How do I calculate the electron density of a gold atom?

I have to calculate the electron density of a gold atom. As far as I know, it is given by $$\rho=e|\psi|^2$$ if $$\psi$$ is the wave function of the electrons. The only way I know for calculate the wave function $$\psi$$ is the Hartree-Fock method, but with gold I would have 79 kinetic terms and $$\dfrac{79*(79-1)}{2}=3081$$ exchange terms. I am sure someone came up a more clever idea.

Can anyone point out a way to solve this problem?

It looks like some more details are needed. My goal is to calculate the scattering amplitude of electrons impinging on a test mass of gold. In order to do this, I have to solve the differential equation:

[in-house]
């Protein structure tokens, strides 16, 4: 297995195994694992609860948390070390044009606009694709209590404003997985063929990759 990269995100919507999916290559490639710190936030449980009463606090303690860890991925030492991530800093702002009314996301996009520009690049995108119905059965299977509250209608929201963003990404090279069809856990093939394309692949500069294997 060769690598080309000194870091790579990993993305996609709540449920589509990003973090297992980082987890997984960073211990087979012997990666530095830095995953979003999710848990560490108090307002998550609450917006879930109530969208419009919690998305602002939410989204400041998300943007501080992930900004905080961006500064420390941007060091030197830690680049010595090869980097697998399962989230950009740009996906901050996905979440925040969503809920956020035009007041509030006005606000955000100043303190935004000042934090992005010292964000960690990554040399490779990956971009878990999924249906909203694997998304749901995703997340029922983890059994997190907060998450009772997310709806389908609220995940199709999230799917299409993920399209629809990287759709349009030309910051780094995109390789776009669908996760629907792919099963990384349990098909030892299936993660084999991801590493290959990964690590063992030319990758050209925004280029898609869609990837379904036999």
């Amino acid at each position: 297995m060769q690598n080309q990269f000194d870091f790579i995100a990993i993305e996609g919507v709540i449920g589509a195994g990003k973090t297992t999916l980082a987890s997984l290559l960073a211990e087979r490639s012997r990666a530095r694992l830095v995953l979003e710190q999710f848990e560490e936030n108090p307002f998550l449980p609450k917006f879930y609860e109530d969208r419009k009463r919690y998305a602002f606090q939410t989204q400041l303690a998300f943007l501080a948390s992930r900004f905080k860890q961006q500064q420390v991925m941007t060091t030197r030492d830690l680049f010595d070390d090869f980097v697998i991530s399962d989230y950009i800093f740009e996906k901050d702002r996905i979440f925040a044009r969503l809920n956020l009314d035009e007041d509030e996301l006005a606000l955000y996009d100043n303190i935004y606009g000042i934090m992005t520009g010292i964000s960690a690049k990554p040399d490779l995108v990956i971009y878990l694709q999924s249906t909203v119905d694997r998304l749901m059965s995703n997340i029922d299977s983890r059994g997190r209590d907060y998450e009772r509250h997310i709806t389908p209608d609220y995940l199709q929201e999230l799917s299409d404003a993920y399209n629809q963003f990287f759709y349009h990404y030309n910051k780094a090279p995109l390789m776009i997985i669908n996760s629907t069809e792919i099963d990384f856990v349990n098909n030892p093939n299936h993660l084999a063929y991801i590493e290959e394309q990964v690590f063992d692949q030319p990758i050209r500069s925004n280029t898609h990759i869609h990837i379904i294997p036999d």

$$-\dfrac{\hbar}{2m} \dfrac{1}{r^2} \dfrac{d}{dr} \left( r^2\dfrac{d}{dr}R_l(r) \right) + \dfrac{\hbar}{2m} \dfrac{l(l+1)}{r^2} R_l(r) - \left( -\dfrac{Ze^2}{r} + V_{ext}(r) \right)R_l(r)=E \,R_l(r)$$

where the potential $$V_{ex}(r)\propto \rho(r)$$ where $$\rho(r)$$ is the electron density of the gold atom.

• Without more information about why/to what level of precision you need to calculate this (is it homework?), it is difficult to be sure, but it sounds like you could benefit by reading up about Density Functional Theory. There are existing libraries that you could use to do this (rolling your own is likely to be non-trivial). Typically you'd setup some sort of a variational problem, where you need to find a density matrix for the system (in this case, a gold atom's) that minimises its energy. Apr 15 '20 at 9:15
• @MartinC. It is not homework it is work. Thanks for the comment. Apr 15 '20 at 9:17
• @MartinC. see my edit I added some details of my final goal. Apr 15 '20 at 9:35
• I see. In that case I am not sure that DFT is the appropriate tool... Apr 15 '20 at 9:57